Damn…on hold again.
And what‘s this goofy on-hold music? It’s September of 2016, but I feel like I’m on a long elevator ride to the 1980s.
I wanted to speak to a human. I had called Thursday morning to make an appointment with Dr. Ratti at Stanford Health Care. The staffer who answered the phone said “Do you mind holding?”
I did mind a little, but I said OK. After nearly 10 minutes, I hung up and called back. Again the operator asked, “Do you mind holding?”
I explained that I had already been on hold close to 10 minutes and thought they have forgotten about me, so I would rather just make an appointment with Dr. Ratti and not hold. That’s when she said it:
“And now, you’re back in the queue!”
Click. More hold music.
I could not have been more surprised if she shouted “No soup for you!” With the push of a button, she cast me back into an inferno of hold-music hell. Who knows how many tortured souls are in queue ahead of me?
Screw the queue. I hung up.
Thoughts on brand image
Some backstory: In April 2015, I got a cheery announcement from my local medical facility, ValleyCare. The company had agreed to a merger with Stanford Health Care. As a result, ValleyCare would assume the Stanford Health Care brand.
Good move, I thought. Incredible brand equity in the Stanford name, plus the association with the innovative Stanford Medicine program. Besides, ValleyCare seemed to be struggling with operations and service issues.
I’m no branding expert, but I know that brands are defined by the actions they take each day, not logos, taglines or value propositions.
Our story continues
Returning to September 22, 2016: I called back Thursday afternoon and the person who answered was polite, and took my appointment for Friday at 8:45 a.m. I considered venting about the person who had cut me off that morning, but decided to move on.
Friday morning at 8:35, I show up at Dr. Ratti’s office. I don’t recognize anyone. I am confused. No one at the reception desk has heard of her. I walk outside and Google Dr. Ratti to find her Suite number, and in the search results, I see two Yelp reviews.
- Review 1: Dr. Ratti is “a very cold, unfriendly, insensitive, uninformative doctor”
- Review 2: Dr. Ratti is”easily the worst doctor I have ever visited”
My search results also reveal that her office has moved to the second floor. Would have been good to know that.
I check in at 8:45, make my co-payment and I am shown into a small, featureless room. I get the usual blood pressure check, temperature, and the doctor will be with you shortly.
Turns out my definition of “shortly” is different than the doctor’s office.
There’s no Wi-Fi, so there’s no catching up with emails. No TV, no ESPN. I read a book until 9:15 and open the door. No one in sight. I am getting annoyed at the memory of being cast into the phone queue of despair the day before.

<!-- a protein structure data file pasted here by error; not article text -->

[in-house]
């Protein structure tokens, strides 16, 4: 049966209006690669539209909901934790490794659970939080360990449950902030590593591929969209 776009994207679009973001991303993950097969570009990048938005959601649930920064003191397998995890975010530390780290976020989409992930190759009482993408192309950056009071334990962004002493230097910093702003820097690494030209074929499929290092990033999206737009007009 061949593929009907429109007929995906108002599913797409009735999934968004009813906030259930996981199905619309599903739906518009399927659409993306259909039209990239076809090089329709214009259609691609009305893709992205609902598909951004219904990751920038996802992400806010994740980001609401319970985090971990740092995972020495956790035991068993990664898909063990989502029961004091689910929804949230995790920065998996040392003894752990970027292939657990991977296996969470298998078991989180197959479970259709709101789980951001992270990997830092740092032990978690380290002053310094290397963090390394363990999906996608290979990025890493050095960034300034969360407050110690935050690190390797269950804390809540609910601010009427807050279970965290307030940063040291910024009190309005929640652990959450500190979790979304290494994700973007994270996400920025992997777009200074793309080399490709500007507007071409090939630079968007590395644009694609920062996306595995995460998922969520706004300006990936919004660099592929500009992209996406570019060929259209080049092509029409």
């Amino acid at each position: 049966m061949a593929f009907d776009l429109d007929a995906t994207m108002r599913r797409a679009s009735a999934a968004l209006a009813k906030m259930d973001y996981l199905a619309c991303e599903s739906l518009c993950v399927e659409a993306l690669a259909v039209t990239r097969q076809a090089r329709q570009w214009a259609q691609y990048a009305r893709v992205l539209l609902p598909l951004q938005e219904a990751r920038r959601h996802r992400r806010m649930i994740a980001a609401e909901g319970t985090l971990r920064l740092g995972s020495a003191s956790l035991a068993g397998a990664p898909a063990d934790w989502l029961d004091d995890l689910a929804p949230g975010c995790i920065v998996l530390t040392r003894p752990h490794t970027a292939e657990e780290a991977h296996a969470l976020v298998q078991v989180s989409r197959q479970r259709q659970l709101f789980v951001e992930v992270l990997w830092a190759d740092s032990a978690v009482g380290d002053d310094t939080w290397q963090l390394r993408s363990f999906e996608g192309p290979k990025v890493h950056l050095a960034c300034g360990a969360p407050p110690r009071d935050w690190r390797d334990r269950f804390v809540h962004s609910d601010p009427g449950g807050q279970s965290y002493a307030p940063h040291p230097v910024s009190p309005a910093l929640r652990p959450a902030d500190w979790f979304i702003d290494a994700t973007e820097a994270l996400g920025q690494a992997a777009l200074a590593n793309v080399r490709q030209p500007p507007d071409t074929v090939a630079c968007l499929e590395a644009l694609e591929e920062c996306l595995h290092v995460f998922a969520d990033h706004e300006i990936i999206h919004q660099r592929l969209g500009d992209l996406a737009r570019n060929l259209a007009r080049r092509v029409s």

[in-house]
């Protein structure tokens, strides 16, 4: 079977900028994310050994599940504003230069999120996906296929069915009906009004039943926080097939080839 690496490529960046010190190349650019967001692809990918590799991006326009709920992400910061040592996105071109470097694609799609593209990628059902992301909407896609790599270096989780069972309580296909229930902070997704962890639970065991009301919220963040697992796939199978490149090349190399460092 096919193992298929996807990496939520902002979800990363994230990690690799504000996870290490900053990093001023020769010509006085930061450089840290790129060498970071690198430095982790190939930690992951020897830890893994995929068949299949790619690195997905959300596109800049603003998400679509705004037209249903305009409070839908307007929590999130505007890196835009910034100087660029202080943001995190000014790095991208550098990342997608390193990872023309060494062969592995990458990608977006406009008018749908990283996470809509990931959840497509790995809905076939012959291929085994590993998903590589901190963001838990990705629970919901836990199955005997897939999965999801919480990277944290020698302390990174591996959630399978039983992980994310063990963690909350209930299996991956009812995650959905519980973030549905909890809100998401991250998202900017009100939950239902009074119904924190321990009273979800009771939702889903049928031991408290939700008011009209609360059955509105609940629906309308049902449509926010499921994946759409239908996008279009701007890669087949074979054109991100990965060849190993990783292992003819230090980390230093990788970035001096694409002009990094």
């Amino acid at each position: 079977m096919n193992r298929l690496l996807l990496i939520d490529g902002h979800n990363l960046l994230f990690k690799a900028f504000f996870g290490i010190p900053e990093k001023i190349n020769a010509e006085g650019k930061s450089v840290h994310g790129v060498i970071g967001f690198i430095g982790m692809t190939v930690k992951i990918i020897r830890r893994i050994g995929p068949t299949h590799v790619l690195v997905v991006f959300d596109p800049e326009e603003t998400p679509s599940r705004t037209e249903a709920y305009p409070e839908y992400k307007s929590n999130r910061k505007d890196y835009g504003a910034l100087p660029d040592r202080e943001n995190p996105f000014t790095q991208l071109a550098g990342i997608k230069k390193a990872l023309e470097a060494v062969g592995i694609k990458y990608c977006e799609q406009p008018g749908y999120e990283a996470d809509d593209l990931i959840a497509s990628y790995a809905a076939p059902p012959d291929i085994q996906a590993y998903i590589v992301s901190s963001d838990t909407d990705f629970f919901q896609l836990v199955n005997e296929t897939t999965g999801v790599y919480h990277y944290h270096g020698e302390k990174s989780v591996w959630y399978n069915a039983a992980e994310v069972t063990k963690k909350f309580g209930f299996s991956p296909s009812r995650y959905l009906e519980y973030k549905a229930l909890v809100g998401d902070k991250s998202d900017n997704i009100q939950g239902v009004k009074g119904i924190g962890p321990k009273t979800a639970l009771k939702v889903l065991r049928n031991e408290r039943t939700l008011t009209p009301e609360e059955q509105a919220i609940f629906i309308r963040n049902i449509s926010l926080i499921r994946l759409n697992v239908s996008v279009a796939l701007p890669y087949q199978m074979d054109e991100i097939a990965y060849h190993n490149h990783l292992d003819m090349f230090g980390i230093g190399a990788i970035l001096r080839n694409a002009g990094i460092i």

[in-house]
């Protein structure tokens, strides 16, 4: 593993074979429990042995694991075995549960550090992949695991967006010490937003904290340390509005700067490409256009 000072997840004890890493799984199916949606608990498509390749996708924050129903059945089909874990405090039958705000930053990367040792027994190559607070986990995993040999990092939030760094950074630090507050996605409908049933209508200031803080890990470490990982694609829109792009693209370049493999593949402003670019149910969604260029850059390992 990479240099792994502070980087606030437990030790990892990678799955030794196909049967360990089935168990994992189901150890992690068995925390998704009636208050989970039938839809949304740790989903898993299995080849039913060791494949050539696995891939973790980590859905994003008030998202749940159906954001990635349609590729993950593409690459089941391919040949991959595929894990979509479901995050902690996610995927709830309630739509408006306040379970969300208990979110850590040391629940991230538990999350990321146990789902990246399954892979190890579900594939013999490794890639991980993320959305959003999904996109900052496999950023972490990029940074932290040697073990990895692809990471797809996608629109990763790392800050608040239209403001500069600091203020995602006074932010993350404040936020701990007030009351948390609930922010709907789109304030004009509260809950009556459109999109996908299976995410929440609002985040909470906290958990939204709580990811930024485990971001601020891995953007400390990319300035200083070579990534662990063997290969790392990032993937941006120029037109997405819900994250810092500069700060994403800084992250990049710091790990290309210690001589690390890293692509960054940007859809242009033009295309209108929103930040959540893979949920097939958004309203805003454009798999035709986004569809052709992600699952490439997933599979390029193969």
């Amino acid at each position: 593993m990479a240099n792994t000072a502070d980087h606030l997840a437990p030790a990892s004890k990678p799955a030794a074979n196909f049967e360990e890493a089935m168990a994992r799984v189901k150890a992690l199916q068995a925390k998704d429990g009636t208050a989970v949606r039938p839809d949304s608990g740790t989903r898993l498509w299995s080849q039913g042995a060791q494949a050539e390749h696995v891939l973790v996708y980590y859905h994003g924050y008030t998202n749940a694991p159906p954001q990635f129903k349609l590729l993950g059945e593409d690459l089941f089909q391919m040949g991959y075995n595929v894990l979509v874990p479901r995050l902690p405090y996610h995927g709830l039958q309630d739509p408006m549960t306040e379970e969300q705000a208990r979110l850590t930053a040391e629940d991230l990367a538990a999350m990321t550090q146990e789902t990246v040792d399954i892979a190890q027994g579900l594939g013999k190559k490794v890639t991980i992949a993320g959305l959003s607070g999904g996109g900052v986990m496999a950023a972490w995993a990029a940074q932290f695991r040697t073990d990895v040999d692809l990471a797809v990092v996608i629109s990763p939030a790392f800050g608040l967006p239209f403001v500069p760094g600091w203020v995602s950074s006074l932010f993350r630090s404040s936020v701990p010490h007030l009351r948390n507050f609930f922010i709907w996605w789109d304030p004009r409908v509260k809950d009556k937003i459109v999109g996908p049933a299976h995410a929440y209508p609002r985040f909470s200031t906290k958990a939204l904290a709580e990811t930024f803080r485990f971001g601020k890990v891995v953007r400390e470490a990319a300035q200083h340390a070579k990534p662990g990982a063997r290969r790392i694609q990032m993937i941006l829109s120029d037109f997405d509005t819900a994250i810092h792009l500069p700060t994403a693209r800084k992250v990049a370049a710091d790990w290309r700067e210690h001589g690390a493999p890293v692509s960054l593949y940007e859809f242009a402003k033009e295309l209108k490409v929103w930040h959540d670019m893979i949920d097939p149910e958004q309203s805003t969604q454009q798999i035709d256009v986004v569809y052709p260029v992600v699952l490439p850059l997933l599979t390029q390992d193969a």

At 9:30, I walk to the reception desk and tell the staff that I have a 10 AM meeting and need to cancel my appointment. I ask that the co-payment be refunded to my Visa card.
The gentleman behind the desk looks surprised by this (but doesn’t apologize), and asks if I want to make another appointment. I say no, because I’m not coming back.
Soon I have a voicemail from Dr. Ratti explaining that she was sorry to miss me, but she was in a staff meeting. I like to imagine that this staff meeting was called by a pointy-haired boss to brainstorm ways to increase patient satisfaction.
Customers own your brand image
Brand experts may debate whether this issue is about brand image or brand equity. To me, brand image seems more relevant because it is defined from a customer’s perspective. It’s not one thing, but the sum total of many individual brand perceptions.
“A positive brand image can be built up quickly in the mind of the customer through various touchpoints,” says John Seroka, a financial services brand strategist and consultant. “Today, that means coordination and consistency between web, mobile and brick-and-mortar touchpoints. Your blog and social media properties must provide answers and helpful resources, not just promotions. That’s the path to creating a well-respected brand, one customer at a time.”
Brand equity is related, but it’s often more from a management or investor perspective – how brand weakness or strength impacts an organization’s monetary value. Investopedia says that brand equity can be gained very quickly through a lesser-known company partnering with a larger and more visible entity.
Brand equity can also be lost very quickly if there is an ongoing pattern of bad user experiences. The concept is similar to what author Stephen Covey called the Emotional Bank Account.
Brand Image deposits and withdrawals
Covey taught that relationships interactions — business or personal — are analogous to a deposit or withdrawal. In business, too many negative user experiences in a short time can trash brand equity that’s taken years to build.
In 2016, the customer journey has evolved into something much faster and more complex than just a few years ago. Customers are always connected, through an ever-increasing number of channels and devices.
As customers evolve so must the role of brand marketers — and all marketers. Building and maintaining a posittive brand perception is a bigger challenge than ever before.
I’ll bet if you were to attend a fancy brand-building workshop at Stanford d.school, they might mention something about that.
Thoughts? Speak your mind in the comments below.